As the Democrat circular firing squad continues as results trickle in from New Hampshire, a lengthy piece in The Atlantic looks at the growing toxicity and ruthless nationalism of the right - all exemplified by the Trump?pence regime - and a virtual war on Enlightenment liberal values. Under this warped nationalism which would alarm Ronald Reagan or Margaret Thatcher, human rights are being diminished and the ability to see others as equally human is under relentless attack. Indeed, democratic principles are being eroded with the right pushing for the supremacy of an oligarchy lead by a near autocrat as demonstrated by what is happening in Hungry where the press is being censored and universities are being taken over by the autocrat supporting central government. One can only imagine how eager Trump is to remake America on this pattern, with Congressional Republicans only too happy to rubber stamp the steady erosion of rights so long as they get to remain in office. Here are article highlights:
In an Italian hotel ballroom of spectacular opulence—on red velvet chairs, beneath glittering crystal chandeliers and a stained-glass ceiling—the conservative movement that once inspired people across Europe, built bridges across the Iron Curtain and helped to win the Cold War came, finally, to an end.The occasion was a conference in Rome last week called “God, Honor, Country: President Ronald Reagan, Pope John Paul II, and the Freedom of Nations.” . . . . . this event was co-organized by Chris DeMuth, a former president of the American Enterprise Institute (in the era when it supported global capitalism and the Iraq War) and John O’Sullivan, a former speechwriter for British Prime Minister Margaret Thatcher. . . . . This was the successor to the National Conservatism Conference held in Washington, D.C., last year.
The purpose, at least at first, seemed a little more mysterious, too. If Reagan and John Paul II were linked by anything, it was a grand, ambitious, and generous idea of Western political civilization, one in which a democratic Europe would be integrated by multiple economic, political, and cultural links, and held together beneath an umbrella of American hegemony. John Paul II wanted Poland to join the European Union . . . . At least when she was still prime minister, Margaret Thatcher was also a proponent of this vision of the West. She was one of the driving forces behind the European single market, the continent-wide free-trade zone that also required a unified regulatory system—the same unified regulatory system that the British have now rejected—and had great faith in the importance of human rights. She said so explicitly: “The state is not, after all, merely a tribe. It is a legal entity,” . . . .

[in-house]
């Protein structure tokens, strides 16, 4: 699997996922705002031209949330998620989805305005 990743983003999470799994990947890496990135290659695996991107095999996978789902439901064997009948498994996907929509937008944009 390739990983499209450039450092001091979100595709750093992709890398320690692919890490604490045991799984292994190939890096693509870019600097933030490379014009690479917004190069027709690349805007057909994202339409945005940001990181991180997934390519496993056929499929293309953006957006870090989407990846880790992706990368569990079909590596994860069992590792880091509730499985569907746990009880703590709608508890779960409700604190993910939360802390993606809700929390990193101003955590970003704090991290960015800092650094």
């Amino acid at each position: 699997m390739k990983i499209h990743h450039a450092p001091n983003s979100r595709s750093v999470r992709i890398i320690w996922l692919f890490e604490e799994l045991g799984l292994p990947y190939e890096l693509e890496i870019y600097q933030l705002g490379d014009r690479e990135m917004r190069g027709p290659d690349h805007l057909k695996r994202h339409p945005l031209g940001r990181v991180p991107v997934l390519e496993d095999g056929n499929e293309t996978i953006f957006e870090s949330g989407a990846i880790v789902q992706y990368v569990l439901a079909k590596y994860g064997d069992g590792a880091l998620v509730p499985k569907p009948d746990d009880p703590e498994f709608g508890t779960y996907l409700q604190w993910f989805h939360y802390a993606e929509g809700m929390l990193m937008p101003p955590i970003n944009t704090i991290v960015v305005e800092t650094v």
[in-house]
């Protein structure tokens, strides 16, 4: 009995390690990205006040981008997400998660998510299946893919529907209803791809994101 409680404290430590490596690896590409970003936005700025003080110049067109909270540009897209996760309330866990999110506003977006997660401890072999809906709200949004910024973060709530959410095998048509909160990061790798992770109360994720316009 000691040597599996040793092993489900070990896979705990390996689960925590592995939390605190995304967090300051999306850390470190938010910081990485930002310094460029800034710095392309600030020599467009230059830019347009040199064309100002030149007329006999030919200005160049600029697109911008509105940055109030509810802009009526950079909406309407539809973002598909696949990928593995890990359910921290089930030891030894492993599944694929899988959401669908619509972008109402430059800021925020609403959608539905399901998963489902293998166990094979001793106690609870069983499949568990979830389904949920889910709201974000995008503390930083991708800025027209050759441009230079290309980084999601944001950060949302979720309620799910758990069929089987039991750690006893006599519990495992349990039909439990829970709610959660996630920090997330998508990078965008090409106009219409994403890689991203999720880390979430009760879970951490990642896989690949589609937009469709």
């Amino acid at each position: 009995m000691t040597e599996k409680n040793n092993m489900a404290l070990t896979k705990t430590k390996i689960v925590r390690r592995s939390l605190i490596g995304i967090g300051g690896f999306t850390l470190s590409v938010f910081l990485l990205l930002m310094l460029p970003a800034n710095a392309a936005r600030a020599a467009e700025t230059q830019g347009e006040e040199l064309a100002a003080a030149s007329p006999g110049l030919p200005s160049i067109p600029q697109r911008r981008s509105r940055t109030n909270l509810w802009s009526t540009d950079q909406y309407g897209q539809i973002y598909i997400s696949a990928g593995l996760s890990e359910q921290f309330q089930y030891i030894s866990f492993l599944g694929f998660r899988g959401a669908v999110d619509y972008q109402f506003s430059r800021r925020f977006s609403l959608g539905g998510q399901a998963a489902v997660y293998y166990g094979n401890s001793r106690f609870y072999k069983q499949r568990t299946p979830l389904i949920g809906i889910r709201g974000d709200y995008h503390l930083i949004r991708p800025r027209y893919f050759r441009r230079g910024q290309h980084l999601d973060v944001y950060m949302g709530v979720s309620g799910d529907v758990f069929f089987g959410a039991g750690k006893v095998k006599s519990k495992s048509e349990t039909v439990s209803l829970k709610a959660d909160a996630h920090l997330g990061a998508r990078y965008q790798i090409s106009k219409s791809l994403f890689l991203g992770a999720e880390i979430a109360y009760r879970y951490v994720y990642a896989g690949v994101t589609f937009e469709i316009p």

The new national conservatism, at least as articulated in Rome, is very different from Reaganism and Thatcherism. The starting point is that European integration and American hegemony are both evil, and that universal ideals like human rights are a dangerous ideology. These, in fact, are arguments made in Hazony’s book, The Virtue of Nationalism, a work that synthesizes biblical history, the writings of John Locke, and contemporary politics into a caricature of a political philosophy for our times.He also attributes all of the good things about modern civilization to the nation and all of the bad things to what he calls “imperialism.” He puts countries and institutions he likes into the first box, and those he doesn’t like into the second. Thus it emerges that the Nazis, who specifically called themselves nationalists, were not nationalists but imperialists, as is the European Union, an organization created to prevent the resurgence of Nazism. Britain, Spain, and France, despite their long history as empires on land and sea, count as nations.
In this worldview, democracy is of no significance. International treaties and obligations do not matter either, not even if people want them. Although membership in the European Union is voluntary—Brexit has just proved that—and is supported by majorities in most countries, Hazony writes and speaks as if the EU were an occupying power.
Many bad books have had great influence. This one has been very lucky, having appeared just as the word nationalism was adopted by Donald Trump, who finds it a useful way of dressing up a set of foreign and domestic policies that are largely governed by the his whims and dictated by his self-interest. . . . . To put it differently: The arc of history once described by Martin Luther King and Barack Obama is now bending the other way, and a lot of people are leaping aboard.
[O]ther speakers in Rome also reflected an almost paranoid sense of persecution. The idea that “the nation” has been outlawed is clearly something that a certain breed of conservative now genuinely perceives to be true. The American Christian writer Rod Dreher solemnly described a world in which he felt repressed, just as people had been under totalitarian communism. . . . calling on audience members to think of themselves as Christians persecuted for their faith in the past.
What makes this view odder is that it also clashes with political reality. National conservatives cannot simultaneously be helpless victims of a totalitarian culture and also hold enormous political power, which some of them plainly do.
Marion Marechal, the French politician who has dropped the surname Le Pen but still belongs to the family that founded the French party now known as the National Rally, spoke at length.